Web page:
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Collaboration Among Pharmacists & Physicians To Improve Outcomes Now (CAPTION)

Blood pressure (BP) is controlled in only 34% of patients with high BP, leading to unnecessary strokes, myocardial infarctions and other cardiovascular events. BP control can be improved with physician/pharmacist collaborative management (PPCM). Our long-range goal is to achieve excellent BP control rates using PPCM that can be implemented in private practices in diverse communities. Our model achieved 89% BP control in an efficacy trial and suggests that PPCM might overcome typical racial and socioeconomic barriers. The objective is to conduct a large multi-center clinical trial in clinics with geographic, racial and ethnic diversity to determine the extent to which the model is implemented. This practice-based research network (PBRN) is unique with a large minority population and great diversity in operation and community size.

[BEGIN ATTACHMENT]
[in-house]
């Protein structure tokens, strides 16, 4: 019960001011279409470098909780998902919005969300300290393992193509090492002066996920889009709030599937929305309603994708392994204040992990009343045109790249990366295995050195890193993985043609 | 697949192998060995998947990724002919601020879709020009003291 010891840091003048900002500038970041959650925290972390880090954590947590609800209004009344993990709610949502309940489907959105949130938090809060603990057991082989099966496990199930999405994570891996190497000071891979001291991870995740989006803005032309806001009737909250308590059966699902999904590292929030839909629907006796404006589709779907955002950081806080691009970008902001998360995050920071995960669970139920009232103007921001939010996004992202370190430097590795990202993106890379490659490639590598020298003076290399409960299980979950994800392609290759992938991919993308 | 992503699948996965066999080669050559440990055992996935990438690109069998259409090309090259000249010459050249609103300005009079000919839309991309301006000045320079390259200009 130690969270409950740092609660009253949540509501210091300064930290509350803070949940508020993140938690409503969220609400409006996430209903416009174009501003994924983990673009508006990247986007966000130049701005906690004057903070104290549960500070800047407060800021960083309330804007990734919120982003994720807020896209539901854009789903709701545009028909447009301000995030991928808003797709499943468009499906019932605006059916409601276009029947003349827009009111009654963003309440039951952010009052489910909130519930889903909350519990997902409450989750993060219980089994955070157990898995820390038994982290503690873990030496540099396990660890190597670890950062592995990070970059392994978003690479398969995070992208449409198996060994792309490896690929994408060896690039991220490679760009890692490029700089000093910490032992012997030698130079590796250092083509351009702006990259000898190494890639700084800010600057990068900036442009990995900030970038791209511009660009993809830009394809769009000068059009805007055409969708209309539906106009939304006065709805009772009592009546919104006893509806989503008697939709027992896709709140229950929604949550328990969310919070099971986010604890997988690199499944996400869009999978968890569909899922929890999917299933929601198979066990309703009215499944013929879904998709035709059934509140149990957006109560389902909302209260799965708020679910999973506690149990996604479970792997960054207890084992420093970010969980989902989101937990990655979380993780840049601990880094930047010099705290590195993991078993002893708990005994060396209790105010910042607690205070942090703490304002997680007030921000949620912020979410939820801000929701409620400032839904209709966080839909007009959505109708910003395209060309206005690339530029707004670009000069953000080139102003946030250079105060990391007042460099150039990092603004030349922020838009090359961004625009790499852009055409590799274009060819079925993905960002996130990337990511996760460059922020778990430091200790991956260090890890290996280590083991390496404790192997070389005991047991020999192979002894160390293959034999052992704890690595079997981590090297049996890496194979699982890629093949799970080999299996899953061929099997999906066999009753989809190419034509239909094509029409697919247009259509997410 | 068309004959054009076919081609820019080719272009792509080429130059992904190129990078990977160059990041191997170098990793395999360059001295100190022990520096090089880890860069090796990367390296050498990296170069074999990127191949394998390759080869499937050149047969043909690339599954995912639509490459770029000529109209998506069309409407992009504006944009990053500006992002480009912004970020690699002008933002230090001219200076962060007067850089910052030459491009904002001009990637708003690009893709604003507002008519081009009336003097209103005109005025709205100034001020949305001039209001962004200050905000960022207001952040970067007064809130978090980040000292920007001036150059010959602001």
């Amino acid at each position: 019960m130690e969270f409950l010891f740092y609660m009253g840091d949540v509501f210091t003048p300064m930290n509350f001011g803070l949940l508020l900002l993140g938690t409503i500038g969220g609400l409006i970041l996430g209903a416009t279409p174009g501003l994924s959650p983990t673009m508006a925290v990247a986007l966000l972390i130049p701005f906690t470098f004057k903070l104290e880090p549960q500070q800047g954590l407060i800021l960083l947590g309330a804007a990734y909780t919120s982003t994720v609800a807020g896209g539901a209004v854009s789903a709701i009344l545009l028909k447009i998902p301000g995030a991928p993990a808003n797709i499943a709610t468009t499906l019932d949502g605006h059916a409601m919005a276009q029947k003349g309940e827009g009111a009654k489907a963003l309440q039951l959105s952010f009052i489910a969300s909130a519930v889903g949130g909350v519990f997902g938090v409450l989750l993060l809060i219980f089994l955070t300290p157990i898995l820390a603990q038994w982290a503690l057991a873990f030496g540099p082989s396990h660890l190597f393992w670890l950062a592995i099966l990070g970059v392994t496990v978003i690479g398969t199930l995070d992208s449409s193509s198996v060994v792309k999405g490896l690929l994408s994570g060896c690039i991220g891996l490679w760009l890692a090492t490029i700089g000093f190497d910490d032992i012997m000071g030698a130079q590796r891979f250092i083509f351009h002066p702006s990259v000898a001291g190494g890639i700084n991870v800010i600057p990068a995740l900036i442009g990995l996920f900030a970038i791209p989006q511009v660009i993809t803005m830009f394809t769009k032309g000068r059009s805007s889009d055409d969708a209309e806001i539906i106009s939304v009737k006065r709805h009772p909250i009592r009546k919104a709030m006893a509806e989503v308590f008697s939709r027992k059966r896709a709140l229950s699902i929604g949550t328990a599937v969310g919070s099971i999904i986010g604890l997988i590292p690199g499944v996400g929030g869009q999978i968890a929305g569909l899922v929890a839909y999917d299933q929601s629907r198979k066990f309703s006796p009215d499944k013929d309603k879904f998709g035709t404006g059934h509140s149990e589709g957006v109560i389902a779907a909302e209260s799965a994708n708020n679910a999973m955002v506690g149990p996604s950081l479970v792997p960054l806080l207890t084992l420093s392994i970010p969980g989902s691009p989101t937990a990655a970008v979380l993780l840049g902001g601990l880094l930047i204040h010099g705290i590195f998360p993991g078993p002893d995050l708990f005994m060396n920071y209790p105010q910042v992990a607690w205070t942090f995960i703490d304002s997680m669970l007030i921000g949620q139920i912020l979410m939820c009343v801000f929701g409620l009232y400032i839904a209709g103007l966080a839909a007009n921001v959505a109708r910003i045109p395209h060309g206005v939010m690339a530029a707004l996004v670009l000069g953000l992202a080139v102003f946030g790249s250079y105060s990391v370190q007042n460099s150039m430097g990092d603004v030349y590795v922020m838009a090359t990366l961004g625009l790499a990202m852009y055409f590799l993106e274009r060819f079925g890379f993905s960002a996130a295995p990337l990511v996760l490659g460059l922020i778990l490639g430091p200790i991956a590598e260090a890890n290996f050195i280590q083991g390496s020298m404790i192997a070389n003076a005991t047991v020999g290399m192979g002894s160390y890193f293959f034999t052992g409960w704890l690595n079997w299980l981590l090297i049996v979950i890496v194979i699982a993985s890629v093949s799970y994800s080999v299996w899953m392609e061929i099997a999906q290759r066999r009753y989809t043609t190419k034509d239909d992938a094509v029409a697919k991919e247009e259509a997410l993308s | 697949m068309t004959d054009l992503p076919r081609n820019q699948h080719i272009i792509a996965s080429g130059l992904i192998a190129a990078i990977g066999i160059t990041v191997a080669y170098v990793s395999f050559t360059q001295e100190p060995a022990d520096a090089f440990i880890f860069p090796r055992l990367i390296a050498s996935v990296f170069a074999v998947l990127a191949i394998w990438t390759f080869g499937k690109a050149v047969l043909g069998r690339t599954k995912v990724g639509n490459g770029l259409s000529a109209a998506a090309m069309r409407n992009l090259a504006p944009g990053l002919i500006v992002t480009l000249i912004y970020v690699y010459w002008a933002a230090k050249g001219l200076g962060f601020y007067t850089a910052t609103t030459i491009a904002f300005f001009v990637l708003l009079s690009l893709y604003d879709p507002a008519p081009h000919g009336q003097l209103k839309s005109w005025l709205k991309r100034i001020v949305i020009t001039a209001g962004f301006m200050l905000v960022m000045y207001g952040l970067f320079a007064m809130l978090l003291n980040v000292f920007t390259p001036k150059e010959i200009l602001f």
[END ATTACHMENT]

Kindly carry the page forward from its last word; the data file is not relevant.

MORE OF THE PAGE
This prospective, cluster-randomized trial uses 27 clinics, matched and randomized to the active intervention (2 groups) or a control group. Following 9 months of the intervention, one group will continue the intervention following 9 months while the other will discontinue it. We will also randomize 18 patients per clinic into a passive observation group (n=486) to determine if PPCM is implemented more broadly in the clinic. Patients in all three groups will be followed for 24 months. Our innovative approach addresses critical organizational barriers and challenges existing approaches to achieving better BP control. We expect that our study will find a 6-8mm Hg difference in systolic BP which would lead to 20-30% fewer coronary deaths and 25-40% fewer stroke deaths if applied across broadly across similar settings.